52. Page, K. A., N. R. Landau, and D. R. Littman. 1990. Construction and use of a human immunodeficiency virus vector for analysis of virus infectivity. J. Virol. 64:5270-5276. [PMC free article] [PubMed]
53. Pantophlet, R., and D. R. Burton. 2006. GP120: target for neutralizing HIV-1 antibodies. Annu. Rev. Immunol. 24:739-769. [PubMed]
54. Pastore, C., G. R. Picchio, F. Galimi, R. Fish, O. Hartley, R. E. Offord, and D. E. Mosier. 2003. Two mechanisms for human immunodeficiency virus type 1 inhibition by N-terminal modifications of RANTES. Antimicrob. Agents Chemother. 47:509-517. [PMC free article] [PubMed]
55. Patterson, B. K., A. Landay, J. Andersson, C. Brown, H. Behbahani, D. Jiyamapa, Z. Burki, D. Stanislawski, M. A. Czerniewski, and P. Garcia. 1998. Repertoire of chemokine receptor expression in the female genital tract: implications for human immunodeficiency virus transmission. Am. J. Pathol. 153:481-490. [PubMed]
56. Peden, K., M. Emerman, and L. Montagnier. 1991. Changes in growth properties on passage in tissue culture of viruses derived from infectious molecular clones of HIV-1LAI, HIV-1MAL, and HIV-1ELI. Virology 185:661-672. [PubMed]
57. Peeters, M. (ed.). 2002. Recombinant HIV sequences: their role in the global epidemic. Theoretical Biology and Biophysics Group, Los Alamos, NM.
58. Perelson, A. S., A. U. Neumann, M. Markowitz, J. M. Leonard, and D. D. Ho. 1996. HIV-1 dynamics in vivo: virion clearance rate, infected cell life-span, and viral generation time. Science 271:1582-1586. [PubMed]
59. Peters, P. J., M. J. Duenas-Decamp, W. M. Sullivan, R. Brown, C. Ankghuambom, K. Luzuriaga, J. Robinson, D. R. Burton, J. Bell, P. Simmonds, J. Ball, and P. R. Clapham. 2008. Variation in HIV-1 R5 macrophage-tropism correlates with sensitivity to reagents that block envelope: CD4 interactions but not with sensitivity to other entry inhibitors. Retrovirology. 5:5. [PMC free article] [PubMed]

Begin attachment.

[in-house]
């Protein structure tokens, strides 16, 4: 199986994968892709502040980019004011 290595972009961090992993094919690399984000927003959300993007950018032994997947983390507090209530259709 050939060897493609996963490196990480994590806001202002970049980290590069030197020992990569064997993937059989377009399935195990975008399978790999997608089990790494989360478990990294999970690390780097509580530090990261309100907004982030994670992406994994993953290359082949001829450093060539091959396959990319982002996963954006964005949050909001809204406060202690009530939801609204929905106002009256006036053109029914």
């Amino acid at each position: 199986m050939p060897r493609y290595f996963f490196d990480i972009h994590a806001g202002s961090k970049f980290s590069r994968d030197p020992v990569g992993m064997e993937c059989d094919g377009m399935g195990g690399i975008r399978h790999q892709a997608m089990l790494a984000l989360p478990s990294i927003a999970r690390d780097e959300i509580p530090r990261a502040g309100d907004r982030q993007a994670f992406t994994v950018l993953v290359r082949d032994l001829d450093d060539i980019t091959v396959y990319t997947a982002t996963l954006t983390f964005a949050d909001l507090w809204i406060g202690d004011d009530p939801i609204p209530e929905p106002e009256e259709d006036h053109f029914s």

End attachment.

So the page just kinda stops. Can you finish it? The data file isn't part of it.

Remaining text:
60. Peters, P. J., W. M. Sullivan, M. J. Duenas-Decamp, J. Bhattacharya, C. Ankghuambom, R. Brown, K. Luzuriaga, J. Bell, P. Simmonds, J. Ball, and P. R. Clapham. 2006. Non-macrophage-tropic human immunodeficiency virus type 1 R5 envelopes predominate in blood, lymph nodes, and semen: implications for transmission and pathogenesis. J. Virol. 80:6324-6332. [PMC free article] [PubMed]
61. Platt, E. J., J. P. Durnin, and D. Kabat. 2005. Kinetic factors control efficiencies of cell entry, efficacies of entry inhibitors, and mechanisms of adaptation of human immunodeficiency virus. J. Virol. 79:4347-4356. [PMC free article] [PubMed]
62. Platt, E. J., K. Wehrly, S. E. Kuhmann, B. Chesebro, and D. Kabat. 1998. Effects of CCR5 and CD4 cell surface concentrations on infections by macrophagetropic isolates of human immunodeficiency virus type 1. J. Virol. 72:2855-2864. [PMC free article] [PubMed]
63. Poss, M., and J. Overbaugh. 1999. Variants from the diverse virus population identified at seroconversion of a clade A human immunodeficiency virus type 1-infected woman have distinct biological properties. J. Virol. 73:5255-5264. [PMC free article] [PubMed]
64. Pugach, P., A. J. Marozsan, T. J. Ketas, E. L. Landes, J. P. Moore, and S. E. Kuhmann. 2007. HIV-1 clones resistant to a small molecule CCR5 inhibitor use the inhibitor-bound form of CCR5 for entry. Virology 361:212-228. [PMC free article] [PubMed]